If the player specifically states they are ignoring something then I would not give them a roll. So if you tell the players they found a camp and they interact with it in any way they would probably get a roll. If on the other hand they we ignore it and move on then they don’t get a roll.

I usually use Rennaivx's solution. An alternative is to just have a chart of what everyone's skill checks are and then roll them yourself secretly and then give the info or not.

Sovereign Court RPG Superstar 2011 Top 32

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Rennaivx's version is also close to what I do. I'll also point out to my players things like "You can roll a Knowledge(history) check to know more," and so forth.

Basically I decide if the skill is reflexive - in other words, something that the character would just notice on their own or just know, or active - a skill they have to deliberately use. Reflexive skills get automatically rolled, active one shave to be declared by the players.

Some examples:
Come upon the abandoned camp - I'd allow the Survival check to get the extra info if the PCs spend any time there.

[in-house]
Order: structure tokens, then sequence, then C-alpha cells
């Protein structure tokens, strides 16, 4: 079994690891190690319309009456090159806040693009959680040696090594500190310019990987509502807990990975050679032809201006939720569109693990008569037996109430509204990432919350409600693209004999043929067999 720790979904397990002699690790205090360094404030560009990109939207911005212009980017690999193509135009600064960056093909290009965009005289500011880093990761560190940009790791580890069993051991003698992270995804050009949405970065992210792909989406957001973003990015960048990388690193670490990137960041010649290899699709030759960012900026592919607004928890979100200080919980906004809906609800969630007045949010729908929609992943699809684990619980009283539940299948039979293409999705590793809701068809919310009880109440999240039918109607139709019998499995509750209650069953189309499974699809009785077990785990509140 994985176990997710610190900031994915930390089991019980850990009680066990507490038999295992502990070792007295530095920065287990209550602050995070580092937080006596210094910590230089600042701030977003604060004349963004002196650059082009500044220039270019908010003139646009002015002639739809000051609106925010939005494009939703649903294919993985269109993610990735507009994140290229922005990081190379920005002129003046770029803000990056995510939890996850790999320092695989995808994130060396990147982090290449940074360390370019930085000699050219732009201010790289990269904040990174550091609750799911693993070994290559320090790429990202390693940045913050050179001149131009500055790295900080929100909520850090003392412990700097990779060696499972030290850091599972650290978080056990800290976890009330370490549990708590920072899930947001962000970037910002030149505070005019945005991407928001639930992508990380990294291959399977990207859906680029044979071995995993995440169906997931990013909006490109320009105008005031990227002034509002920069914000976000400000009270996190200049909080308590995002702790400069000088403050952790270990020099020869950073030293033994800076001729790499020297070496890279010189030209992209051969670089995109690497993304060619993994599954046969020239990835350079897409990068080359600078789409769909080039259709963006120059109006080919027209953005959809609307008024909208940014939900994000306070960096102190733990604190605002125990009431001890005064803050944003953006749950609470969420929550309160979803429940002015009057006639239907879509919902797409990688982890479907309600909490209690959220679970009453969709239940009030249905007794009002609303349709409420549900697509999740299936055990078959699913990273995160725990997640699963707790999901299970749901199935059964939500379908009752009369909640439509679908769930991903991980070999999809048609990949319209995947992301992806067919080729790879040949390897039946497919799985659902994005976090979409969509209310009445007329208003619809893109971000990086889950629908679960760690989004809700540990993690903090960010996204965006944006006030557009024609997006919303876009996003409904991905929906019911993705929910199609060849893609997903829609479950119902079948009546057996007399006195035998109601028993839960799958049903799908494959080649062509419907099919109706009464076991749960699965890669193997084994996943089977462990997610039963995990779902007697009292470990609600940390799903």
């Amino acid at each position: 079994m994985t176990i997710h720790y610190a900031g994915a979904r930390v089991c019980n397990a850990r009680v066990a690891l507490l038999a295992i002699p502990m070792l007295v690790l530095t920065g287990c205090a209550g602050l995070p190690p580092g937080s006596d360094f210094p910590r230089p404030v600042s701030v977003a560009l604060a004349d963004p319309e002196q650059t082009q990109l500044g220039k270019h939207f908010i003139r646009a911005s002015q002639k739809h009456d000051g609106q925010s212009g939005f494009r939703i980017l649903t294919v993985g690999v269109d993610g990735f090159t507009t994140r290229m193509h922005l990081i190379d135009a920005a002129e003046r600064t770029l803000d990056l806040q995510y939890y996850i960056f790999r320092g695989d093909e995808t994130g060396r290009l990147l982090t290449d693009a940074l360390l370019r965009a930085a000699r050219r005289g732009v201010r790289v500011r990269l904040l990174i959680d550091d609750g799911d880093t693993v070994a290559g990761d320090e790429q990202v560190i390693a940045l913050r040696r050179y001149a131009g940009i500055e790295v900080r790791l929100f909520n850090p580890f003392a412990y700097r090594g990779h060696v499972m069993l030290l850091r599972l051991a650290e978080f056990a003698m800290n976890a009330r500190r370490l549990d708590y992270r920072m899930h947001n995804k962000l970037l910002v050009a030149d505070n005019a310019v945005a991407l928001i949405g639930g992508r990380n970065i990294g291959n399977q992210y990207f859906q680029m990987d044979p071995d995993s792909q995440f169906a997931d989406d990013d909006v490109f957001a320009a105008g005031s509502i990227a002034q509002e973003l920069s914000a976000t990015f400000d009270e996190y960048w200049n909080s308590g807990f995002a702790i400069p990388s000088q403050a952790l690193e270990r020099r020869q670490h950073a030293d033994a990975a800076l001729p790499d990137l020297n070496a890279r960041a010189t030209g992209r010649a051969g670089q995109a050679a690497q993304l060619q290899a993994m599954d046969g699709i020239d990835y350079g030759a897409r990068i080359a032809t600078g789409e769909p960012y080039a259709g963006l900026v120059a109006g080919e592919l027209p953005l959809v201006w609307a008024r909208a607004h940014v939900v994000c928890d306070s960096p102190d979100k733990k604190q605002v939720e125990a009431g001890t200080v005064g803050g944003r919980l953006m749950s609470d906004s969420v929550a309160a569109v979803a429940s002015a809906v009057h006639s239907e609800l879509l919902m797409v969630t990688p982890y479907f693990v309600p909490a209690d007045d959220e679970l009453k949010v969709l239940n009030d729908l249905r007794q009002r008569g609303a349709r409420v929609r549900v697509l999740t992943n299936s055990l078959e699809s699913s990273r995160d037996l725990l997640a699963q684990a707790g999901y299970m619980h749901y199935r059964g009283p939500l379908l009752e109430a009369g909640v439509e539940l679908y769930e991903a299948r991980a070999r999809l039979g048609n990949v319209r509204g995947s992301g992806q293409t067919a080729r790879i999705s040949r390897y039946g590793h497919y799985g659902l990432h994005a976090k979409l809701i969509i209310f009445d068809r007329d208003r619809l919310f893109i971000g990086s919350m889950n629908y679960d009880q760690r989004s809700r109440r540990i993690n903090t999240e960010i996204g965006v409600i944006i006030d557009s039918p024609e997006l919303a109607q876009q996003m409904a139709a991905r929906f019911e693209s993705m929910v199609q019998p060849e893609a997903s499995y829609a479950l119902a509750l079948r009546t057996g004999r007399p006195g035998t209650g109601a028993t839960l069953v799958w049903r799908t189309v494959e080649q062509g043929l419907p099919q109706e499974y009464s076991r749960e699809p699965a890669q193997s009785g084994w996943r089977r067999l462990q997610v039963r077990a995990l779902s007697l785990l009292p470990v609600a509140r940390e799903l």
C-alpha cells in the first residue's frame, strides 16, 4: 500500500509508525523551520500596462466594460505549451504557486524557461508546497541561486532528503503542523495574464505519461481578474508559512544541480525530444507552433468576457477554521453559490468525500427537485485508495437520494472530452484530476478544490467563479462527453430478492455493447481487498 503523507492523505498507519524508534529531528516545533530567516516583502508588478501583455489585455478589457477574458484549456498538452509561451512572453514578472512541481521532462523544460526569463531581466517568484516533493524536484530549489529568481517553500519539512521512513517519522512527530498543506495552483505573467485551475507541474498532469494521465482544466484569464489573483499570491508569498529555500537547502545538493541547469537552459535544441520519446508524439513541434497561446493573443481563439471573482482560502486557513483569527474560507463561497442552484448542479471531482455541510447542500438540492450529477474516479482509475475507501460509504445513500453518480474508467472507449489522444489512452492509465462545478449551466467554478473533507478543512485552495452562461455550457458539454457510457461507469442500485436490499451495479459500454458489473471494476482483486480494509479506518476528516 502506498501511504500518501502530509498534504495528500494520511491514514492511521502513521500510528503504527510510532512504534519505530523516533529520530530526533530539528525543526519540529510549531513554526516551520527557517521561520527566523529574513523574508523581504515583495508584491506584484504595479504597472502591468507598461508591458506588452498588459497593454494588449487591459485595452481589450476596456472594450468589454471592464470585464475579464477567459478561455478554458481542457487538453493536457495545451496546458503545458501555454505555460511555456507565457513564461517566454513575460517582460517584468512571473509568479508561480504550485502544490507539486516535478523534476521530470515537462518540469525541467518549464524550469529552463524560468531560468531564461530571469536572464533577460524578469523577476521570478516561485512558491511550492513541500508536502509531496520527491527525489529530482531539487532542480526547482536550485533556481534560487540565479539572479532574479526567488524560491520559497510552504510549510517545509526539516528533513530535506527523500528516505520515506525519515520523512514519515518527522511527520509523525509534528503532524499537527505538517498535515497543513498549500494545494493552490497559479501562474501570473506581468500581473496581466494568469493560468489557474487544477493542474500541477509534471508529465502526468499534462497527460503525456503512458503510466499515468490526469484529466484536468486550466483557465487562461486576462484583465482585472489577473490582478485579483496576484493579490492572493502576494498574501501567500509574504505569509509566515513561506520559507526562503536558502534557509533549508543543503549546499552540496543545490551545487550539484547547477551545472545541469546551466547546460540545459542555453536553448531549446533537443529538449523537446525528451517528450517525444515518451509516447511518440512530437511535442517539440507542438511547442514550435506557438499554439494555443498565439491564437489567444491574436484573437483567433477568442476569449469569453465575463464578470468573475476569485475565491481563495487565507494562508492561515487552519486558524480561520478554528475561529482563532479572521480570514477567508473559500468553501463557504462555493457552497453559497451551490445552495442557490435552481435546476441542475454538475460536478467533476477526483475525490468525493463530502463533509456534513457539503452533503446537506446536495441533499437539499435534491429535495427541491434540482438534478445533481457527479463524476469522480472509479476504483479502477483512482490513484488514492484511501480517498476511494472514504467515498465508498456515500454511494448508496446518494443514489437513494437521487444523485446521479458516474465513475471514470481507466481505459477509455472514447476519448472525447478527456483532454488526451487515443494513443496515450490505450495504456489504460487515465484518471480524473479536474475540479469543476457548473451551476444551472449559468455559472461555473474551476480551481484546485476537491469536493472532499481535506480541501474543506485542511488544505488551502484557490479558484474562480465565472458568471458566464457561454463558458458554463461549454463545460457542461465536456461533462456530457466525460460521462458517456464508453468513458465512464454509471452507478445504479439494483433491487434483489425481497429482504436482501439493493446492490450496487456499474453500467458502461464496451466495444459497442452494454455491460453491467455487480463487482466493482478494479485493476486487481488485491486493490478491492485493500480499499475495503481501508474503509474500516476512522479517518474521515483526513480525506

Enemies sneak up on the group - everyone gets a Perception roll to notice them.
Players find some odd runes - the Knowledge roll to recognize the kind of runes is automatic; a Linguistics check to decode them would be at the player's request.
Players want to track the enemies back to their lair - player would request the Survival check.

Hope that helps!

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For me, it's a case by case basis.

For example, to address the OP's case, I would have described that the camp seems to have been vacant for a while (even cursory examination by someone without Survival can tell that the campfire is dead cold and fallen leaves are all over the place). If someone wanted to get an idea to find out who long it has been, they could roll a Survival check for more information.

So, in other words, in this type of situation, I will hint that there is additional information available if the party deems it important enough to look for it.

OK, got it now. Thank you!